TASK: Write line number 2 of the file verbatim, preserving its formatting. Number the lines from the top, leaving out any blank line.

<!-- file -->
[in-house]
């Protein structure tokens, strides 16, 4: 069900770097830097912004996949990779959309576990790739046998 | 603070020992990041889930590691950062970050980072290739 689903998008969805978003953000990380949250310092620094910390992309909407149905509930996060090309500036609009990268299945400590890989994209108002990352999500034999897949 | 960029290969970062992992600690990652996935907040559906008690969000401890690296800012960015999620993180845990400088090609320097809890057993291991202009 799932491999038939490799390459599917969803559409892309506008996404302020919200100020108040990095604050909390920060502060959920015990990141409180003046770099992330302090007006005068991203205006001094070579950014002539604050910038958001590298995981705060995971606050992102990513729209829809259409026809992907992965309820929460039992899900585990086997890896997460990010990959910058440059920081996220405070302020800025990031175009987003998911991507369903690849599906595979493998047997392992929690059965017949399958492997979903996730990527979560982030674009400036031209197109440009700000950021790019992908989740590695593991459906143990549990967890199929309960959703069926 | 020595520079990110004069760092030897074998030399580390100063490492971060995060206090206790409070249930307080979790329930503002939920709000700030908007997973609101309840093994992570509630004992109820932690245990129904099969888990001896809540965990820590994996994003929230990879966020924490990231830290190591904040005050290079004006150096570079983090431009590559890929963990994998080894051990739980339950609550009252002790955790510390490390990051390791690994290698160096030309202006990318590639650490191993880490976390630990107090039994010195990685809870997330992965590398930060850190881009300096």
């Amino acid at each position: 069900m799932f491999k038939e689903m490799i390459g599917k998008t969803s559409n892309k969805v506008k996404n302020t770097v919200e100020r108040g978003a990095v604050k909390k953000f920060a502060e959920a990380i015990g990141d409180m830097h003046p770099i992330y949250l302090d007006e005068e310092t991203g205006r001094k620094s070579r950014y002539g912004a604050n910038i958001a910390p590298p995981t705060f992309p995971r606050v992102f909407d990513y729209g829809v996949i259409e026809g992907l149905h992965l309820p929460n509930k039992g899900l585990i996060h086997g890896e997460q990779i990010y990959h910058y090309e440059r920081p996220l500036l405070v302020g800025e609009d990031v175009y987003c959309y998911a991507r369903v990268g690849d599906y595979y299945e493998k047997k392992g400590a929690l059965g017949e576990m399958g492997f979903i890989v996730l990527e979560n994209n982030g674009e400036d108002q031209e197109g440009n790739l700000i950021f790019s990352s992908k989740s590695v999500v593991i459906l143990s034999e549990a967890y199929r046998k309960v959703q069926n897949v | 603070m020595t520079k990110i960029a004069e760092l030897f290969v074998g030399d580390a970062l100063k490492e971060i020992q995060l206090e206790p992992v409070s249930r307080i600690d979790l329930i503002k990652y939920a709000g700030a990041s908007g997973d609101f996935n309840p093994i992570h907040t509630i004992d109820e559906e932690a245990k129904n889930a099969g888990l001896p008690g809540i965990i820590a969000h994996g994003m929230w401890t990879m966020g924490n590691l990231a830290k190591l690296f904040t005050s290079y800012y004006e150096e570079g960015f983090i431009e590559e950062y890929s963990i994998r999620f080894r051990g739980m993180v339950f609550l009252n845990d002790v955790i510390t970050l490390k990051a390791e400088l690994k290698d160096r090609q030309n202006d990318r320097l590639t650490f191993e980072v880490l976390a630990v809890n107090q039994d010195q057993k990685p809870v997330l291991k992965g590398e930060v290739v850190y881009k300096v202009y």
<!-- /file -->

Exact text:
């Protein structure tokens, strides 16, 4: 069900770097830097912004996949990779959309576990790739046998 | 603070020992990041889930590691950062970050980072290739 689903998008969805978003953000990380949250310092620094910390992309909407149905509930996060090309500036609009990268299945400590890989994209108002990352999500034999897949 | 960029290969970062992992600690990652996935907040559906008690969000401890690296800012960015999620993180845990400088090609320097809890057993291991202009 799932491999038939490799390459599917969803559409892309506008996404302020919200100020108040990095604050909390920060502060959920015990990141409180003046770099992330302090007006005068991203205006001094070579950014002539604050910038958001590298995981705060995971606050992102990513729209829809259409026809992907992965309820929460039992899900585990086997890896997460990010990959910058440059920081996220405070302020800025990031175009987003998911991507369903690849599906595979493998047997392992929690059965017949399958492997979903996730990527979560982030674009400036031209197109440009700000950021790019992908989740590695593991459906143990549990967890199929309960959703069926 | 020595520079990110004069760092030897074998030399580390100063490492971060995060206090206790409070249930307080979790329930503002939920709000700030908007997973609101309840093994992570509630004992109820932690245990129904099969888990001896809540965990820590994996994003929230990879966020924490990231830290190591904040005050290079004006150096570079983090431009590559890929963990994998080894051990739980339950609550009252002790955790510390490390990051390791690994290698160096030309202006990318590639650490191993880490976390630990107090039994010195990685809870997330992965590398930060850190881009300096």